The major proviso is the "no surprises' principle. All surprises are unwelcome, regardless of whether their actual content is good, bad or neutral. They have the capacity to seriously undermine shareholder confidence. This is especially so with state owned organisations such as yours, because those surprises often provoke media controversy and have political implications. You need to remember that shareholding ministers are in turn accountable to Parliament and to the voters. This is a fact of life for us, and board members need to be sensitive to that.

So as part of their decision-making, boards need to be politically aware and understand the wider Government policy issues. They need to maintain rigorous ongoing risk assessment processes and to ensure that shareholding Ministers are informed of all major issues for political safety and ownership protection. This is a point I cannot stress strongly enough.

We have seen recent events, such as conflicts between companies and Select Committees (such as Transend) that have been damaging to companies and individuals alike. With consultation and political awareness, a lot of this could have been avoided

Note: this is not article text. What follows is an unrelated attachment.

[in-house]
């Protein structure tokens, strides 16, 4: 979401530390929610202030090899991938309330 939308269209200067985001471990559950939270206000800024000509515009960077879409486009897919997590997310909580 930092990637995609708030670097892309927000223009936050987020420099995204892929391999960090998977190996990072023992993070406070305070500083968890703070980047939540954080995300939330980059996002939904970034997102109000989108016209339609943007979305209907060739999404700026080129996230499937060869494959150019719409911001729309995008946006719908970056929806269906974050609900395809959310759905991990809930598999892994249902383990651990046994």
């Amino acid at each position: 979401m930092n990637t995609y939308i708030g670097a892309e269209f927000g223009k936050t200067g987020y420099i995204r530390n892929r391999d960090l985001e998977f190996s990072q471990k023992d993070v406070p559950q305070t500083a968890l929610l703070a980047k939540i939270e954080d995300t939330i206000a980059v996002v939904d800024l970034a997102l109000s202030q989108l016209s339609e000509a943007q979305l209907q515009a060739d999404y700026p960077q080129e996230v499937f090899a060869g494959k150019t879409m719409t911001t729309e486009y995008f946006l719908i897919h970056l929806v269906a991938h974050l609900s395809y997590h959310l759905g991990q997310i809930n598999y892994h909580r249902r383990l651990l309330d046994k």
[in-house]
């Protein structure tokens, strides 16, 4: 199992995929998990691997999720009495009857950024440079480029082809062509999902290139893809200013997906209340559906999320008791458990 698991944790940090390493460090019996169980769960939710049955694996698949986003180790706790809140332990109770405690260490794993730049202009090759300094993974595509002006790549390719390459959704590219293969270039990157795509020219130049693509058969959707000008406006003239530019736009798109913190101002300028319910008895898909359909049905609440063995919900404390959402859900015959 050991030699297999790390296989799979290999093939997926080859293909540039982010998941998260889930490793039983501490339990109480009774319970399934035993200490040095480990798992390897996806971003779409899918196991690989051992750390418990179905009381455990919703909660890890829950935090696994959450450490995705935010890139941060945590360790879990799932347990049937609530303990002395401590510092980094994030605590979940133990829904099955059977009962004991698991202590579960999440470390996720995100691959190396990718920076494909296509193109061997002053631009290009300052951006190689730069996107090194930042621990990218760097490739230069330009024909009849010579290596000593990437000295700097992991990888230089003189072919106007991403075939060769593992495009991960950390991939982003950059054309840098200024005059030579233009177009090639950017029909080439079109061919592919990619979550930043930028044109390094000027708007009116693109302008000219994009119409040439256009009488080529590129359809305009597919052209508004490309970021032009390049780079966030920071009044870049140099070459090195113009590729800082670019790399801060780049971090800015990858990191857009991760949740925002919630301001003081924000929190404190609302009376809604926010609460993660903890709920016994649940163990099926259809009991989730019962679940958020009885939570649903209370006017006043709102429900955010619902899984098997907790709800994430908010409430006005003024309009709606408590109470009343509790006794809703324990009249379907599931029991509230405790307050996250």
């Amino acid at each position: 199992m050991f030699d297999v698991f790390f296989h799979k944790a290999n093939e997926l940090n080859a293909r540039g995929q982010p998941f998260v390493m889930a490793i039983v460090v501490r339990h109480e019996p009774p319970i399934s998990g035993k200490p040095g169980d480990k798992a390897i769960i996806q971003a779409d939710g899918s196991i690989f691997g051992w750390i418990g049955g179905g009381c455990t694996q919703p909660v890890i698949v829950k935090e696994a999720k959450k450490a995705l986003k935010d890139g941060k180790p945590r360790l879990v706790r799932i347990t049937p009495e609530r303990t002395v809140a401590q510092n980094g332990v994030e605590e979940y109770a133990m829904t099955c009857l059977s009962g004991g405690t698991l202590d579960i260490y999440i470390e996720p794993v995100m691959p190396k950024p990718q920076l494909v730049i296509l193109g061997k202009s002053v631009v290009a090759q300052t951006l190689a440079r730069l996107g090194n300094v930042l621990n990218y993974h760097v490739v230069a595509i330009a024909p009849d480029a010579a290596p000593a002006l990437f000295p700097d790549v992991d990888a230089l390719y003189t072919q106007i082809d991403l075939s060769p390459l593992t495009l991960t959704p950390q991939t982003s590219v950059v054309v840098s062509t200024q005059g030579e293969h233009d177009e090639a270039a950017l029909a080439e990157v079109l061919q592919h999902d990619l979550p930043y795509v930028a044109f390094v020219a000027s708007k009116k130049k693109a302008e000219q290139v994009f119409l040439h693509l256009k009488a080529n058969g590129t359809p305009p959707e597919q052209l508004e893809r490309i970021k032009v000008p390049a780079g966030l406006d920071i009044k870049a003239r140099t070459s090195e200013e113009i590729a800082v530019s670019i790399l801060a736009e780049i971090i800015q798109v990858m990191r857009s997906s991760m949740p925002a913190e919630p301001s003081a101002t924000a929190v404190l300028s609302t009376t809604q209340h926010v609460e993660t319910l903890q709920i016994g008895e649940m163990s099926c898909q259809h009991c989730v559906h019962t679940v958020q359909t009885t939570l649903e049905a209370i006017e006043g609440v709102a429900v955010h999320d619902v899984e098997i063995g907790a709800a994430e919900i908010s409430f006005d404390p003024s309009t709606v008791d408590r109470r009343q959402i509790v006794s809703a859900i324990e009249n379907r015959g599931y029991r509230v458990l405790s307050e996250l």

It is important that I am introduced early into board planning on issues of public sensitivity so that I can manage the inevitable political debate. You may think you are doing your Minister a favour by engaging in pre-emptive efforts to manage political fallout from some decision or issue. This is not the case.

Shareholding Ministers do not expect boards to make political decisions. Equally, we do not expect you to compromise the shareholding Ministers' political decision-making or your legal responsibilities to your companies.